She says she’s seeing a lot of weekend warriors out of Tumbler Ridge, Dawson Creek and Chetwynd, some bringing their families out. “You have seven year old kids out doing this and the kids are making 60, 80, 100 bucks, and their little faces light up.”
Most of the mushrooms are dried, but they do buy some for fresh market. If the mushrooms are to be dried, they are placed on screens and then laid out in the sun to dry. “Sun dried is the best,” she says. “You want to pre-dry them as much as you can before they go into the final dry, which can take anywhere from four to eight hours. But the more time they can spend in the sun, the better. They turn out better, they look better, they stay rounder because we can shake the racks…”
Labree says one of her big issues is keeping the camp clean and recycling. “I have bags for recycling metal, propane canisters, pop cans and bottles. We burn paper and most food waste. There was a bear problem up the way, because people were leaving their food out. I visit all my tents and campers, and it’s my job to inform people how to keep a clean camp. Everyone is really good.”
While morels have been gaining in popularity, attempts to grow morels in commercial settings have been rarely successful, leading to the gold rush in the woods around Tumbler Ridge. Weighill says this area has a number of things going for it that make it an idea place to pick mushrooms. Broad, wide valleys offer much easier access for pickers, and different elevations, allowing for a longer season.
Wherever there’s a fire, you have a chance. On the west coast it’s typically too wet, so a fire doesn’t burn all the foliage. The further you get away from the Coast, the better they get. Right now we’re getting them out of Montana, Idaho, Washington, BC, there’s people in the Northwest Territories, Yukon.
The camp here looks more like an outdoor music festival than a work camp, and indeed, every once in a while a smell drifts on the air that adds to that perceived atmosphere. But people looking for any mushrooms other than morels (perhaps the magic kind?) won’t have any luck, at least not out in the bushes, as this is not the right place for that type of mushrooms.
But while the atmosphere is laid back, the work is anything but. Because people are getting paid per unit, there is a strong emphasis on hard work. A five gallon pail, which many pickers carry, can hold about ten pounds of morels. At $8/lb, that’s $80 per pail. With long days, many people are staying out ten, twelve hours or even longer. Others are going out in the morning, resting during the heat of the day, then heading back out later in the afternoon.
Like Kyle, Weighill says he’d love to see more locals out picking. Last year’s Carstairs fire, at 18,000 ha, supported 400–500 people, says Weighill. This fire, at nearly twice that size, has the same number of people working it. “We don’t have enough pickers to pick it. If it wasn’t for the new pickers, we wouldn’t have enough people.”
He says all pickers are welcome. “They’re sitting there on the ground, waiting to be picked. They don’t belong to anyone. It’s just knowledge. You have to take the time to teach new pickers and treat them right. You have to put the effort into the new people.”
It’s not for everybody, though, he says. “There are already people who have said they’re out of here. There are negatives. The bugs. You’re black all the time. But there are people here from Chetwynd, from Dawson Creek, from Quebec, Europe, Costa Rica…from all over the place.”
Part of the demand is driven by a burgeoning North American market. “The bulk is going to Europe, but over the last ten years, we’ve turned towards the North American market to wild mushrooms. The cooking shows have them, so everyone wants them, to try what they’re doing. You can sell them in a grocery store now. Maybe not Save-On Foods, but all your specialty grocery stores like Whole Foods.”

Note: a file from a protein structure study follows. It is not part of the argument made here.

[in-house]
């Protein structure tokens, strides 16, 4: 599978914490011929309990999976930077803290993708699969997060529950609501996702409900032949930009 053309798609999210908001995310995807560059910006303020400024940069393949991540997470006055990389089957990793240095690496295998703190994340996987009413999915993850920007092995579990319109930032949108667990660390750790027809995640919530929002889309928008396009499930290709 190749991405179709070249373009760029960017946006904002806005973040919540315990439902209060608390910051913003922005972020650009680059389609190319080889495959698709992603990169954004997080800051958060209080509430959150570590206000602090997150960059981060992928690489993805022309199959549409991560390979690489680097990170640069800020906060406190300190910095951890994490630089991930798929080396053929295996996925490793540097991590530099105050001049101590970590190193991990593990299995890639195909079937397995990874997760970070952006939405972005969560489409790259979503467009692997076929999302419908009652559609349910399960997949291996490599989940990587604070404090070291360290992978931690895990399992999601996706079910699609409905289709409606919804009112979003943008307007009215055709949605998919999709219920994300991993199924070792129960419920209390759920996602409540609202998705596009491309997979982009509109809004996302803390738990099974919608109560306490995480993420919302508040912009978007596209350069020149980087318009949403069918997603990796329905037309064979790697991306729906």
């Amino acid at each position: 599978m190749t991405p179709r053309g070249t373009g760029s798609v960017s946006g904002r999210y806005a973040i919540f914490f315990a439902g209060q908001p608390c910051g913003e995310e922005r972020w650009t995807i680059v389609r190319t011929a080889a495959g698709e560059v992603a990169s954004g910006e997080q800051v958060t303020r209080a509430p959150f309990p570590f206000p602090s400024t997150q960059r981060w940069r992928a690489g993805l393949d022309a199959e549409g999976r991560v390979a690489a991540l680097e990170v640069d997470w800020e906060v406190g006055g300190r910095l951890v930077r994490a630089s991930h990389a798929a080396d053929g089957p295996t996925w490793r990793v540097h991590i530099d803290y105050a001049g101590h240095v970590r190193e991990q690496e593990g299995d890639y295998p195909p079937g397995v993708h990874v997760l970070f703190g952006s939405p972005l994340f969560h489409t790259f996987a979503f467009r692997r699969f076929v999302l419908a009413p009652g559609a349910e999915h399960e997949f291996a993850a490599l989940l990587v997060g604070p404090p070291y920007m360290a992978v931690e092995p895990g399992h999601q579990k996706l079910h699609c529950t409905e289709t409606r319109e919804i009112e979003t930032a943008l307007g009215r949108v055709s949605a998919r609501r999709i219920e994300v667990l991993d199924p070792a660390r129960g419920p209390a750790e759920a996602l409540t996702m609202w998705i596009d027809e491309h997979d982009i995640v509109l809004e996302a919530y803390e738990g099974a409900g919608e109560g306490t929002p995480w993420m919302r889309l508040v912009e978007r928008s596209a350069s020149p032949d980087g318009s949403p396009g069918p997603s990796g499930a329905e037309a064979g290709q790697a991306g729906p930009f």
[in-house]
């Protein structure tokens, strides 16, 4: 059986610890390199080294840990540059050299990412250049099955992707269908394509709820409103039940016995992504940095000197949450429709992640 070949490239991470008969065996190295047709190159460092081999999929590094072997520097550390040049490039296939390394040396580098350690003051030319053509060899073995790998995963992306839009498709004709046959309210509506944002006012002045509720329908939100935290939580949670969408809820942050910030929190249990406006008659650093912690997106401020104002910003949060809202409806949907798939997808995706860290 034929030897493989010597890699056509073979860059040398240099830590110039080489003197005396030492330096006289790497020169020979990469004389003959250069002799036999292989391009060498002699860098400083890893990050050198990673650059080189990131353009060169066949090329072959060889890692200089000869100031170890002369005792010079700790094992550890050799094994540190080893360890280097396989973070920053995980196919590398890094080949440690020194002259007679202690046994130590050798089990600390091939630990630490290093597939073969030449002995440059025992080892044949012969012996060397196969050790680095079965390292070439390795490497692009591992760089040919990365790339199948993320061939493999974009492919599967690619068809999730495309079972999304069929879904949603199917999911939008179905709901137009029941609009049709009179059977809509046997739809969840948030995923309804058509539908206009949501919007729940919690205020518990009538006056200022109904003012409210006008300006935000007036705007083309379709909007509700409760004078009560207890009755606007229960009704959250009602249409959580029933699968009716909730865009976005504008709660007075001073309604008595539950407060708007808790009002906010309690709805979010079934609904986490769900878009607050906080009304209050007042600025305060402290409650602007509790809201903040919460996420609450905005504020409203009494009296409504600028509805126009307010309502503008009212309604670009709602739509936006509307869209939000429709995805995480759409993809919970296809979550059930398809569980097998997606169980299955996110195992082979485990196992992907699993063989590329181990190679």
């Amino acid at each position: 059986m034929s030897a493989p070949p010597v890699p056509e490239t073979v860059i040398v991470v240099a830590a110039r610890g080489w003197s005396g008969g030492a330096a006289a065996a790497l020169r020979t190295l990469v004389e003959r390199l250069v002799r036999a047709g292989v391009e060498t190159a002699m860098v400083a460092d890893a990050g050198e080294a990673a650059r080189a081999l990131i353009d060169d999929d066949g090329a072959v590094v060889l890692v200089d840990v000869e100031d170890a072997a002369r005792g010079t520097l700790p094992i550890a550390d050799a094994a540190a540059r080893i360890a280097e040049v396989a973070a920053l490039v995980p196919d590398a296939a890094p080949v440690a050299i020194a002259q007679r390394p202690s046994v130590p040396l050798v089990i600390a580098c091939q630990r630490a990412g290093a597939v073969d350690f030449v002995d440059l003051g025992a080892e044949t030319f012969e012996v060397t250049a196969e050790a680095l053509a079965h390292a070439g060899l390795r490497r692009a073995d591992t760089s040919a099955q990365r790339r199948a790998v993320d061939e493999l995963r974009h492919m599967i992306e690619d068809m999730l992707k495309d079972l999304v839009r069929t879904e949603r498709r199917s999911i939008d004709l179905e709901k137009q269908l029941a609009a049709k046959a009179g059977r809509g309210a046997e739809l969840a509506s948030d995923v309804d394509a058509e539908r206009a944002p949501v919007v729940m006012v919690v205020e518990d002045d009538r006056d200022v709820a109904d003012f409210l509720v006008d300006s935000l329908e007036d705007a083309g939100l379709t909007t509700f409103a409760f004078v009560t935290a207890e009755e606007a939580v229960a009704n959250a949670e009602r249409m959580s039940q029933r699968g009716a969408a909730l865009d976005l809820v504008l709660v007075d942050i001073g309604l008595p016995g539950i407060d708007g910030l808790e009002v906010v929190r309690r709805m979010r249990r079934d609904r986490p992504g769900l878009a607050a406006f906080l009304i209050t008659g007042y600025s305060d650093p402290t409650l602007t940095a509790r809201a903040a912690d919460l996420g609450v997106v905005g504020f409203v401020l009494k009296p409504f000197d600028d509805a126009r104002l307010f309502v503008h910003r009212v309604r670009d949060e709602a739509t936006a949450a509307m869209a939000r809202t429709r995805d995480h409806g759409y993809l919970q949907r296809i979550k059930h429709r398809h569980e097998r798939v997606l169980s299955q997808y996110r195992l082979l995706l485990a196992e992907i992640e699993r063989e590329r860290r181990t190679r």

Palette-wise, he says, these are a mild, mushroom. “If you like button mushrooms, you’ll like this one. It’s not offensive. It’s found around the globe. These are one of the three big ones: Chantrelle, Portabello and these. The flavor is unique, but not offensive.”
However, while the flavor is mild, they are also mildly poisonous, containing small amounts of hydrazine toxins, which are removed by cooking. Rule one, says Weighill, is never eat these raw.
He also advises not to eat too many at once, as some people can have allergic reactions. Finally, he says, avoid alcohol with them, especially the first time eating them, as this has been known to cause reactions.
Morels, or Morchella is a type of mushroom with a honeycomb-like upper portion. They can be found from California to Alaska and from the West Coast to the East. The appear to have some sort of symbiotic relationship with certain trees, but, Weighill points out, understanding morels is a bit of a black art. They are one of the few species of mushrooms that have not been domesticated Some companies have had a little luck growing them, but the bulk of the mushrooms are harvested like this.
Weighill says there’s a handful of companies present at this fire. Each company will have a couple buyers, one at the bottom, one at the top. “It looks like a whole bunch of buyers, but really, there’s just a handful of companies,” he says. “There are a few independent buyers, but not a lot. There’s maybe five companies. Nothing crazy. It just looks crazy. It’s organized chaos.”
And while the buyers will offer advice to planters, they don’t offer much direction. “For the morel business, people are isolated out here, so they gravitate towards buyers, and they build relationship. It’s not always based on price. You’re always giving them something, catering to the right people.”
And is it true that people can make $500/day? “That’s the hype,” he says. “Is it possible? Sure. Can you do $1000 a day? Depends on how far you want to walk and how hard you’re willing to work. How much can you carry? Right now we’re paying $8. One basket full is about $100. Some guys will go out and pick half a basket, and in the same time, someone else will come back with three. Once you find where they’re growing, you can start to pick out similar spots on the mountainside. Or you just walk, three or four miles, and then you hit the spot.”
Weighill agrees with Kyle that picking mushrooms is addicting. “If you never tried picking them, you won’t know what I’m talking about. If you have…well, you’ll be quitting your job and following us for the next three or four years.”